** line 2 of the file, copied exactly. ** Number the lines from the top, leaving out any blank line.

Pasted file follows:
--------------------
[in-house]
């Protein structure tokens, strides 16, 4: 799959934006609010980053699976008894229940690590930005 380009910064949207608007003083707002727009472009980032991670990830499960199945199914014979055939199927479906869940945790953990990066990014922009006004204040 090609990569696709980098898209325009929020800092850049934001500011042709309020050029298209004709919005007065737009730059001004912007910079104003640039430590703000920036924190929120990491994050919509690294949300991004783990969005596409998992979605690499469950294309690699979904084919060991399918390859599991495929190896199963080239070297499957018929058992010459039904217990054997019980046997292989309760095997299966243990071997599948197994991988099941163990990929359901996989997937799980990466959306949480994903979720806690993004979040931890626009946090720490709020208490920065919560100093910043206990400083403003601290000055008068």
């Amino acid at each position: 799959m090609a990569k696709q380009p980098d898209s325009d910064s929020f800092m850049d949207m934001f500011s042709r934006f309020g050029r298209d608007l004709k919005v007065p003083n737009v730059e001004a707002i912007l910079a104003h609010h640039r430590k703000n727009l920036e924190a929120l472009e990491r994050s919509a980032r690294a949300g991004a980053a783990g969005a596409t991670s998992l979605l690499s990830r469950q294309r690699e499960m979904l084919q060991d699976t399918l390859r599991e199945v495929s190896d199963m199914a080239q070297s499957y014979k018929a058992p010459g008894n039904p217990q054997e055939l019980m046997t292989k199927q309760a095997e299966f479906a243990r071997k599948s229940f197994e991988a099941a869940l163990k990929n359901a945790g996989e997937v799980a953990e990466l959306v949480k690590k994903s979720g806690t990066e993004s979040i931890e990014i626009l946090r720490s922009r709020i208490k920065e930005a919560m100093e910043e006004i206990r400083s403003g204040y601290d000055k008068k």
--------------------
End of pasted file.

């Protein structure tokens, strides 16, 4: 799959934006609010980053699976008894229940690590930005 380009910064949207608007003083707002727009472009980032991670990830499960199945199914014979055939199927479906869940945790953990990066990014922009006004204040 090609990569696709980098898209325009929020800092850049934001500011042709309020050029298209004709919005007065737009730059001004912007910079104003640039430590703000920036924190929120990491994050919509690294949300991004783990969005596409998992979605690499469950294309690699979904084919060991399918390859599991495929190896199963080239070297499957018929058992010459039904217990054997019980046997292989309760095997299966243990071997599948197994991988099941163990990929359901996989997937799980990466959306949480994903979720806690993004979040931890626009946090720490709020208490920065919560100093910043206990400083403003601290000055008068």